The facts are a little fuzzy with respect to whether, when and how "public" the notice of the foreclosure auction was provided or how the foreclosure bidding process ultimately transpired. If there was indeed a technically lawful foreclosure, it was certainly not a public one, nor was it a fair one. Concordia got its hooks back into the property IMMEDIATELY, as if it had "inside knowledge" of a surreptitious process. Based on the public information I can access, it does not appear anyone else had a fighting chance. After all, isn't the whole point of a foreclosure to "sell the property?" That's not what happened. The property isn't sold. The property won't be sold unless or until Concordia gets its way with the re-zoning. So the foreclosure, at best, netted a "conditional sale" -- but for what price? None of this information is public. And had there been other bidders at the foreclosure willing to buy the land WITHOUT the condition of requiring an out of turn re-zoning amendment, would not their bids been superior to one that requires such a "leap of faith." Yes, a leap of faith that: #1) Penny Gross would support an out of turn plan amendment in the first instance; #2) the Board would vote to approve the motion in the second; and #3) the seller, Rialto, would patiently wait while Concordia works its lobbying magic with our local politicians who control our neighborhood's fate. Wouldn't a free and fair foreclosure that resulted in an "unconditional" offer to buy the land been superior to all the uncertainty? Unless, of course, there isn't the degree of uncertainty in this whole process that there should be. After meeting with Penny for an hour and a half, the distinct impression I and my neighbors got was that her mind was made up before we even set foot in her conference room. She has done nothing and the blog post suggests nothing to alter this conclusion.

Ultimately, it appears that Concordia had the inside track, to the exclusion of all others. That’s what’s so troubling about the whole process that went down.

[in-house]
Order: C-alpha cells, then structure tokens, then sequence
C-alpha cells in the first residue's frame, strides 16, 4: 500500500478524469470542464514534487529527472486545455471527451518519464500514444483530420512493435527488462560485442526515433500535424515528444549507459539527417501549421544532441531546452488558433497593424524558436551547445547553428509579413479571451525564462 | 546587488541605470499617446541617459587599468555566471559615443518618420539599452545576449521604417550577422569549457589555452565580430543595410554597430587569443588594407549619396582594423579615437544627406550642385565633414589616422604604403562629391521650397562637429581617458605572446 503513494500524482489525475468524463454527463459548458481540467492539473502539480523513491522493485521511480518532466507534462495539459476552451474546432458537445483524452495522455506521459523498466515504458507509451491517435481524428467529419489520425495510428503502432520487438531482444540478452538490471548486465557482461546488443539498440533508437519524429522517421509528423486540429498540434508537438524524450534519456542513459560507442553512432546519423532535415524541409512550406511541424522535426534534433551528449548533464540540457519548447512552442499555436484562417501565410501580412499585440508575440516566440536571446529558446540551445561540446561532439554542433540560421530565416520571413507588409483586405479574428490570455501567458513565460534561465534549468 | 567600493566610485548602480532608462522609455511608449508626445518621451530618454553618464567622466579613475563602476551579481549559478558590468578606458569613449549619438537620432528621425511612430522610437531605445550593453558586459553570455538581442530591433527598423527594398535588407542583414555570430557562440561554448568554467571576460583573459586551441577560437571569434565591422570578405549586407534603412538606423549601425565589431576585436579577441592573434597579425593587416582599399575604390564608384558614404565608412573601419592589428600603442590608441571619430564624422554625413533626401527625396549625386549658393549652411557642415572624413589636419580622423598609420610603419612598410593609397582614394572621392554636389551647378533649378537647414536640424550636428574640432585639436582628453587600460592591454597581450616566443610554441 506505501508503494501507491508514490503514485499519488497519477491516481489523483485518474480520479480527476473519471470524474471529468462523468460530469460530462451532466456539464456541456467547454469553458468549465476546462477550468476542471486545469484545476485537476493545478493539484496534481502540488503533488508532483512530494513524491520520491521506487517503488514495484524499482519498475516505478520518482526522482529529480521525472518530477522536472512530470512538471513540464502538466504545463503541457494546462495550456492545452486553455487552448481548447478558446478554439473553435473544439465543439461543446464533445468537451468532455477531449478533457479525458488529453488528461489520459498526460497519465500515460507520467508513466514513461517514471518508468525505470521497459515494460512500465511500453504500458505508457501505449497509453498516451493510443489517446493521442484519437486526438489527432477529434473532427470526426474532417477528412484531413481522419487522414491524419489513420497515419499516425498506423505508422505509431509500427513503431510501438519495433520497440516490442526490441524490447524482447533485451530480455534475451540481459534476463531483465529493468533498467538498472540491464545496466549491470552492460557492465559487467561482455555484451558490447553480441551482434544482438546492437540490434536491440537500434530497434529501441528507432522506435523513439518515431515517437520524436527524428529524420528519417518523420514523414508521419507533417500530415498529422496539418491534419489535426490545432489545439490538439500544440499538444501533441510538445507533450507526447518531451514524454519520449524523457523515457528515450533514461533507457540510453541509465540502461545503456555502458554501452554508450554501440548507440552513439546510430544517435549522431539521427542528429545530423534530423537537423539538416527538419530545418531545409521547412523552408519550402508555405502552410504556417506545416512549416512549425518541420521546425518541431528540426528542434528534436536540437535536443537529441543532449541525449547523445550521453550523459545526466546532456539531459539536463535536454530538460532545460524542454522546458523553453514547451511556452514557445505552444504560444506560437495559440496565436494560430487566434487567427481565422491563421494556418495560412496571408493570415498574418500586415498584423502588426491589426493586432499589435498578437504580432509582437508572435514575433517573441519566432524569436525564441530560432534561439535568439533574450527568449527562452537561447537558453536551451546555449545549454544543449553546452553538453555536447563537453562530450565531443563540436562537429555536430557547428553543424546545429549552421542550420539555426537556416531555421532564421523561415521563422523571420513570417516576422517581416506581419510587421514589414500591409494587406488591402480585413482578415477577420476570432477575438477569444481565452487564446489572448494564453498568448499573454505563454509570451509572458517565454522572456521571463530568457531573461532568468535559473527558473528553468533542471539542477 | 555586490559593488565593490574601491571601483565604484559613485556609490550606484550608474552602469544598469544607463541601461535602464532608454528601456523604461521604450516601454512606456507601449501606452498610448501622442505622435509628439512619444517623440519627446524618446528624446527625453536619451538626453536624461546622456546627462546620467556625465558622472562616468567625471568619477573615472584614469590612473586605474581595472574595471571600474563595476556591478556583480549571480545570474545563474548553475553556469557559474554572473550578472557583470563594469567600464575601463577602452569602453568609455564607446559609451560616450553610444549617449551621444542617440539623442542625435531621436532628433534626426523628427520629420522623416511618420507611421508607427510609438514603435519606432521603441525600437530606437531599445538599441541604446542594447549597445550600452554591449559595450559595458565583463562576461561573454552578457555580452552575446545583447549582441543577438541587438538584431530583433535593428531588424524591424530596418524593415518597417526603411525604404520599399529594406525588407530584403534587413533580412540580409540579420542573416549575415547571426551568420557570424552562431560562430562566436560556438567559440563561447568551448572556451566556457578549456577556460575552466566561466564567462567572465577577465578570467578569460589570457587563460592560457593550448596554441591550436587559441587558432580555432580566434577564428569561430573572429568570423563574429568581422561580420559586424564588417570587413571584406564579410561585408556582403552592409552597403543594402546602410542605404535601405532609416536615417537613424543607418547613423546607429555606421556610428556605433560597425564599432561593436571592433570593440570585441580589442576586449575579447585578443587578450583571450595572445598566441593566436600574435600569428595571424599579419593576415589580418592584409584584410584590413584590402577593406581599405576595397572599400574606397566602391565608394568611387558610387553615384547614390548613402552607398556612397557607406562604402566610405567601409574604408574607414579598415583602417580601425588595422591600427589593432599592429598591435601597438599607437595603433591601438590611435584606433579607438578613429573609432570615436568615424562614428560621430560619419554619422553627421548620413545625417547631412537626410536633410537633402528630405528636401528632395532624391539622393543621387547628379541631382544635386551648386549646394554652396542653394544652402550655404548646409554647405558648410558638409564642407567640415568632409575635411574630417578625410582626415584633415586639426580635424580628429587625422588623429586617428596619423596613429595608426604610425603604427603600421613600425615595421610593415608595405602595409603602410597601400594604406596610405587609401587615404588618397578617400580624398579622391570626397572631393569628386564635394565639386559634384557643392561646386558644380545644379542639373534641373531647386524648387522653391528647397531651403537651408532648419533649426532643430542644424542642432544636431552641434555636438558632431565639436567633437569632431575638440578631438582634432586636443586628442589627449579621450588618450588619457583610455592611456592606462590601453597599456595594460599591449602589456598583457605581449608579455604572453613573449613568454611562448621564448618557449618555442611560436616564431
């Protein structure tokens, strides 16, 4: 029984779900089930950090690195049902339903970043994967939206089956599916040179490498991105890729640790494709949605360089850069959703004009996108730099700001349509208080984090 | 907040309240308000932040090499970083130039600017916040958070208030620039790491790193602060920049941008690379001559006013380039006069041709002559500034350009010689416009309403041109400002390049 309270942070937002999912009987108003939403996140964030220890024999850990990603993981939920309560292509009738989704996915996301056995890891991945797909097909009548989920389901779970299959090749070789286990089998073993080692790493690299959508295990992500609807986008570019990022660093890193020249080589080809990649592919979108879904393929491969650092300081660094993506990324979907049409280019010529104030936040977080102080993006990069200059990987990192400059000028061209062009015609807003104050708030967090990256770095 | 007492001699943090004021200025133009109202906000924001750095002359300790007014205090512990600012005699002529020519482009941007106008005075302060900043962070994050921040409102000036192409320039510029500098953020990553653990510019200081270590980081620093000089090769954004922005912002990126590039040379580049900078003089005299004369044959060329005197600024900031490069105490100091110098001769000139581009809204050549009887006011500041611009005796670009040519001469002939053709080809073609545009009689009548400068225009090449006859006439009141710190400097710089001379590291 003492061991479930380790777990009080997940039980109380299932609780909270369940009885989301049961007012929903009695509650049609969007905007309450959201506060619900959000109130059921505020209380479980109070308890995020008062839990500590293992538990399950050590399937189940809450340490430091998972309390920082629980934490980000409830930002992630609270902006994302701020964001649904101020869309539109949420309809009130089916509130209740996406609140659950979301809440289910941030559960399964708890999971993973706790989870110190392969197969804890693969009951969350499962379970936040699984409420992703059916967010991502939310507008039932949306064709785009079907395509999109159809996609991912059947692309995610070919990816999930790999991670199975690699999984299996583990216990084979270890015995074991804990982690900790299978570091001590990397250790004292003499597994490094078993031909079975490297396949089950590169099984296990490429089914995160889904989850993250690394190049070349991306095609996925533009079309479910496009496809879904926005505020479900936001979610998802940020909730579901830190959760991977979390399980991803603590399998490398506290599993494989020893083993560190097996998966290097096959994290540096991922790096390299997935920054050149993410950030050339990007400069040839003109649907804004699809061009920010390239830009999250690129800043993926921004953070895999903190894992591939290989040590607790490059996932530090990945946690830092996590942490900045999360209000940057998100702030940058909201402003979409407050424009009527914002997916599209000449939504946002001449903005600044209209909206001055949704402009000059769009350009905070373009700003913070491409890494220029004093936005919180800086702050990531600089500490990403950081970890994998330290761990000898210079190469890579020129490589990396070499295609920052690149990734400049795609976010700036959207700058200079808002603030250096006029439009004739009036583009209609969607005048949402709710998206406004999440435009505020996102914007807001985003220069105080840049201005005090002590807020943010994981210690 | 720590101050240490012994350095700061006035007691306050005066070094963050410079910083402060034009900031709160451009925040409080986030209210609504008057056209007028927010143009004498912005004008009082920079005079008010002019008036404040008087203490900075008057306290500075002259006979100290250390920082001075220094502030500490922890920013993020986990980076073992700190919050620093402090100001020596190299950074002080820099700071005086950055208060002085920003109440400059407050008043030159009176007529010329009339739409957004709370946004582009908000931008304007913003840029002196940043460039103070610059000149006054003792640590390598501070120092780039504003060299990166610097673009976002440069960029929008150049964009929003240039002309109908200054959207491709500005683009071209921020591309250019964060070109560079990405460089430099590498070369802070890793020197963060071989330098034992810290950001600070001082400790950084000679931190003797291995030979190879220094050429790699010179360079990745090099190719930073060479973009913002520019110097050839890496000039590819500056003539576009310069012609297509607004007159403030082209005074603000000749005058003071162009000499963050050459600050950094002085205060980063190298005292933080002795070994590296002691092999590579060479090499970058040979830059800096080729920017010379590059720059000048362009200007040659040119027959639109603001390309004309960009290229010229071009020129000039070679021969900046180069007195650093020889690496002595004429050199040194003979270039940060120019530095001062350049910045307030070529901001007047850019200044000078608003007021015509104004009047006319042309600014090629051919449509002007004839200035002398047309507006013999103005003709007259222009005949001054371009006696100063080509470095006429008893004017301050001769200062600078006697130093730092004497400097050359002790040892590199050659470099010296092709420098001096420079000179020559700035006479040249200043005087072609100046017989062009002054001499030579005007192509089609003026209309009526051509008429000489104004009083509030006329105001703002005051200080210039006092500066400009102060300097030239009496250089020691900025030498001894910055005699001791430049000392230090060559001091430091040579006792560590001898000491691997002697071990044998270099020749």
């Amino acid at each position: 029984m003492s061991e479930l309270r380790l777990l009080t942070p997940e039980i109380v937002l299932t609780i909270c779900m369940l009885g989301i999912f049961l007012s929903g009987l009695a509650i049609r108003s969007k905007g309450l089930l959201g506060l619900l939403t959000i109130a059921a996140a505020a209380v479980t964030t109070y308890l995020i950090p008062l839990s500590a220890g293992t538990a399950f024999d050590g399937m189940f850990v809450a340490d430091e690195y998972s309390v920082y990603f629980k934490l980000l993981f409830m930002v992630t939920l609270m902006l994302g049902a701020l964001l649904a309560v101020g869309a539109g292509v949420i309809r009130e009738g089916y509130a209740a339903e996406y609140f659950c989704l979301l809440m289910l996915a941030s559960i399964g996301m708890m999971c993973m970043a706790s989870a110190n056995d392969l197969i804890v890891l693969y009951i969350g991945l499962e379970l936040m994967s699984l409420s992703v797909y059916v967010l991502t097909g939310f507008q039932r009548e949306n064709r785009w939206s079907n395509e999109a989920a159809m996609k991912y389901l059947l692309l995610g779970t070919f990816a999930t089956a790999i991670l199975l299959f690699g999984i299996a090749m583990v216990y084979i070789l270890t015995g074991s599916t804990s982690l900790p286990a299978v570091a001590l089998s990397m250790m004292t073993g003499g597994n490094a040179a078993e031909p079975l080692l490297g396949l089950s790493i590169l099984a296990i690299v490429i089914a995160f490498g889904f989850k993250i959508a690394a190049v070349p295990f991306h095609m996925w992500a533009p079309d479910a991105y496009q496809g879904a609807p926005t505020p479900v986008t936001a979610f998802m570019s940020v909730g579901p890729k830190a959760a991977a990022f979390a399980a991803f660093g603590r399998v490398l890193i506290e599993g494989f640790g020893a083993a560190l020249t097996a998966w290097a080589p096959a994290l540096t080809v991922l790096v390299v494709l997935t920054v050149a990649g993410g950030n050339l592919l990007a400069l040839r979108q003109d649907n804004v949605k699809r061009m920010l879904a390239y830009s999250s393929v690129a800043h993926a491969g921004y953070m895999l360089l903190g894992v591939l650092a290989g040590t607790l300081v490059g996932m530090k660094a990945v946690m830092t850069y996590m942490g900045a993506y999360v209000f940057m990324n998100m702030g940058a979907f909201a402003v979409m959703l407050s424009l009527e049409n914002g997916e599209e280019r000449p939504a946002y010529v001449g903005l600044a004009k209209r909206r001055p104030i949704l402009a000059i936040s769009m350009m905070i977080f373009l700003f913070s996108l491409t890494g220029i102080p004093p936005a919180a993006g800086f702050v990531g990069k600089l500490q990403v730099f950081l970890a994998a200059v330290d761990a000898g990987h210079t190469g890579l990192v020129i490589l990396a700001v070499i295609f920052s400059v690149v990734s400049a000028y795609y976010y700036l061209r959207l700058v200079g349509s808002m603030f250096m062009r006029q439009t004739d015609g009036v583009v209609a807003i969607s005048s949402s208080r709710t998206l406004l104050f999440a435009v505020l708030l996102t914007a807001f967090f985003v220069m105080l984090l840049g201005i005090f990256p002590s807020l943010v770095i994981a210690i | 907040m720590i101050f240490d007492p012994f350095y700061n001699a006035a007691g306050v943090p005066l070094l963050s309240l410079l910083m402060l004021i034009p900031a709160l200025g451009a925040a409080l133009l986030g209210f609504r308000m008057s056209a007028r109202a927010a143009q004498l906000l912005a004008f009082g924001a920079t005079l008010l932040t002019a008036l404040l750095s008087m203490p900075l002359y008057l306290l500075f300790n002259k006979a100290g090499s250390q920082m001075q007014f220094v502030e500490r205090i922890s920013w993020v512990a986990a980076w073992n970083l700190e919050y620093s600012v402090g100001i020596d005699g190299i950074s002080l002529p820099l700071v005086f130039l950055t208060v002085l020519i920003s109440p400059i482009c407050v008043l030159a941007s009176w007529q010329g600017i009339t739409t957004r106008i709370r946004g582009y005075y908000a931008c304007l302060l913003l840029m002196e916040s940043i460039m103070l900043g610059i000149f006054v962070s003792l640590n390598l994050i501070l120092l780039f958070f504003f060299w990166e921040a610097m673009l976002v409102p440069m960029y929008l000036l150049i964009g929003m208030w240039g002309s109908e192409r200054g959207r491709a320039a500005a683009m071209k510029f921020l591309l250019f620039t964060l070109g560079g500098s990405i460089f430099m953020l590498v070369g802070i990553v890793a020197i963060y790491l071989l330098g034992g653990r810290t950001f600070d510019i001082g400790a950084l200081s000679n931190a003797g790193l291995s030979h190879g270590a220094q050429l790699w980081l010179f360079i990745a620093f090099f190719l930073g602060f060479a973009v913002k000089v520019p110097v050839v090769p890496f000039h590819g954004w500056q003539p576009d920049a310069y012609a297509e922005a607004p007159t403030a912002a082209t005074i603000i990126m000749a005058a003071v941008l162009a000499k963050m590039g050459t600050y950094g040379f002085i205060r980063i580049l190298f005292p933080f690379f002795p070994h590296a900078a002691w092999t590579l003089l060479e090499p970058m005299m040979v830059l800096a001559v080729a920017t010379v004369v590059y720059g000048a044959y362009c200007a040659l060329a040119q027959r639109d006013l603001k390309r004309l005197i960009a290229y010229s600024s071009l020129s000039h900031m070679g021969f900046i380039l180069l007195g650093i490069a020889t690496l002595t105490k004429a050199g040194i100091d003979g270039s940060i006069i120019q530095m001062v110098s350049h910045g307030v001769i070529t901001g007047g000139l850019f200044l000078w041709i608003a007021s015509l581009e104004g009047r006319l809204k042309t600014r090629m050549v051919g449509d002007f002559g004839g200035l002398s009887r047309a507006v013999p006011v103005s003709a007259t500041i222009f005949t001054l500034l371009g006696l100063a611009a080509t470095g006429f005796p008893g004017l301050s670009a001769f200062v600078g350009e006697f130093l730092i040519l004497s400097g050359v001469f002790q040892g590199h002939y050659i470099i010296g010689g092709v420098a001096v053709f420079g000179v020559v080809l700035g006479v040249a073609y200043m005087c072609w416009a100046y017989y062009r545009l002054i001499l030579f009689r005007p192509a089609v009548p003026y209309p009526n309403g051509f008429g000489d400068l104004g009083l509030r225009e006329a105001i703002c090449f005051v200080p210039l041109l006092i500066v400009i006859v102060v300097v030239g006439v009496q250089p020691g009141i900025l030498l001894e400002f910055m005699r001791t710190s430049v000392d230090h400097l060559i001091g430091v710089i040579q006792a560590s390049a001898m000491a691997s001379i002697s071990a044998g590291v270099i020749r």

Rialto’s duty under its arrangement with the FDIC is to maximize the value of the property, so the $366,000 price it paid for 40% ownership isn’t what the property would sell for on the open market and we don’t know, ultimately, whether Concordia will buy the property and, if so, how much it’s willing to pay. Presumably, Concordia’s position is that it will ONLY buy the property for “fair market value” if it can get the Supervisor and Board to approve the zoning chance from R-3 to allow for greater density. Concordia didn’t want to build 5 single family homes in 2005, one can assume they don’t want to do it now. Concordia is behind the scenes telling Penny Gross that the only way his company will buy the property and make use of it is with her support and the support of the Board, thus explaining Penny’s “closed mind” when it comes to our suggestion that the better use of the land given the current zoning, topography and proximity to our established residential community is for Single Family Homes. She’s of the opinion that this is her ONLY chance to put the land to use. When the reality of the situation is that the “process” (the foreclosure process or lack thereof) that resulted from the strange dealings b/w FDIC and Rialto was a closed process that did not give the property a fighting chance of going to a developer NOT NAMED CONCORDIA! If Concordia walked away from its contract with Rialto because Penny and the Board do what the community is asking them to do, which is to KEEP THE ZONING AS IT IS, then Rialto would put the property back out there for OTHER INTERESTED PARTIES to consider buying. And these OTHER INTERESTED PARTIES might well be interested in buying the land to build 1 SFH… 3 SFHs… or 5 SFHs, who knows. How many of you out there would like to have a nearly 2 acre wooded lot inside the Beltway in a good school district, all for between $550,000 and $750,000? I know of Arlingtonians who've paid over $750,000 for less than a 1/4 acre tear down, just to build one, single family home. But no one was given this chance. And Penny is making sure no one gets a chance thanks to motion to approve an out of turn amendment.